And in case you were wondering, three days are not enough to recover from the stresses of daily life (which is the point of a holiday after all) let alone a hideous four days of trying to communicate with uncooperative customer services and trying to get a family to a holiday destination in order to make the best of a really bad job.

I know, first world problems and all that.  But Ryanair makes a huge amount of money from people having the first world desires to fly somewhere hot for a holiday.  It’s not ok to be so horrible in your business dealings.

Maybe that is why I cannot let this one go.  Being a horrible company when you are financially successful and have a captive market is unjust.   There are many issues with our capitalist society, treating your customers or your employees badly feels like the pits.

Somehow though, I need to stop being angry and work out how to carve out some more time with those lovely friends who bore the true brunt of the disappointment.  Because I suspect my disappointment is not going to change the behaviour of Ryanair, it just makes me feel grumpy.

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the pool waiting quietly for the holiday to begin properly

Miracle eyesight cure

I am slowing moving back into the word of social media and email … and blogging … after a break which I needed as I was feeling incredibly overwhelmed after a really busy period both at work and at home.  A period which required a lot of email, a lot of texts, and hours and hours of mindless scrolling through Facebook in a futile attempt to switch off my brain.

So a family holiday provided the opportunity to switch off the tech as well as the routine.  I did not leave my phone at home, that would have been inconvenient.  And I did have a lovely time reading blogs on my phone.  I read more books.  I stared into the distance a bit more.  But possibly not as much as I would have done had I not had access to the internet at all.  I still ended up down a few rabbit holes online (should I buy a jumpsuit?).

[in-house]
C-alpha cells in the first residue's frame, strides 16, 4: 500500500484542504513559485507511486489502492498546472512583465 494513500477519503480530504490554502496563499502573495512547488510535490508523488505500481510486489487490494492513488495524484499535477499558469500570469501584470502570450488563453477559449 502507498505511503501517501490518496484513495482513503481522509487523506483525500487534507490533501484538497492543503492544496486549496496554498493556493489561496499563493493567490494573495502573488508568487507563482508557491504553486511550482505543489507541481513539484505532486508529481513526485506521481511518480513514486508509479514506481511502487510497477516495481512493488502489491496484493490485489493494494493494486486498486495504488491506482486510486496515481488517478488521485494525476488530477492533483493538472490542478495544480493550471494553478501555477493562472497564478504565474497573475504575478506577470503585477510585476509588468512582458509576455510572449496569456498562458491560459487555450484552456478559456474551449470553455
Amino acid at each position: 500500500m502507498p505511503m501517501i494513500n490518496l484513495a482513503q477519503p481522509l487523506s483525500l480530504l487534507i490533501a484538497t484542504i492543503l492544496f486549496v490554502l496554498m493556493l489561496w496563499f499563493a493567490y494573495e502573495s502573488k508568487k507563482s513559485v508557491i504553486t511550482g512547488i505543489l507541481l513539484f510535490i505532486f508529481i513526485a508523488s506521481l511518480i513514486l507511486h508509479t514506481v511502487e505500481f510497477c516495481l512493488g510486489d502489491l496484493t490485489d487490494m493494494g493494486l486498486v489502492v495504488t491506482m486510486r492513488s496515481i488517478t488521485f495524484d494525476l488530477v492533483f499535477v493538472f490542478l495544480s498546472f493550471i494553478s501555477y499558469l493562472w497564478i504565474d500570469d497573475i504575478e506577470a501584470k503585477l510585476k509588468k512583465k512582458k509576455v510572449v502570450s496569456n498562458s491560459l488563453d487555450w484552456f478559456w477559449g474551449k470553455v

But most of all I checked email.  I couldn’t get to email, I had logged out, but I checked and checked and checked.  I am addicted to checking email and I had no idea.  I knew I was in gander of checking work email compulsively, so I just don’t have work email on my phone or personal laptop.  I thought I had didged the bullet.  But in week one of the holiday, I cannot tell you how many times I saw this screen as I clicked on the mail icon of my phone.

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Even knowing there was no email behind the icon did not stop me from compulsively tapping it.  I have now hidden the icon from its usual clickable place on my homescreen. Let’s see how long I can reduce that compulsion to check.  At least I now know it is a compulsion.

And it is a compulsion that I suspect is the one causing my headaches, neck ache, and my eyesight problems.  I have worn glasses for nearly forty years now.  My eyesight is rubbish and – despite the headline, it still is.  For the past year I have assumed that my glasses are just never going to correct my sight properly now that I am getting older, seeing into the distance has been a struggle, lots of blinking and squinting was happening.  Guess what – that compulsive looking at a small screen was stopping my eyes from focussing on things in the distance.  Several opticians have mentioned to me how bad our phones are for our eyes – not the phones themselves, but that compulsive need to keep staring at them when our eyes are supposed to be taking a break and staring into the distance.

Driving down a familiar route yesterday I was amazed to see landscape that has been slightly fuzzy for ages now.  Miraculous.  And hopefully a motivation to stop that compulsive email checking and just give my eyes a proper break.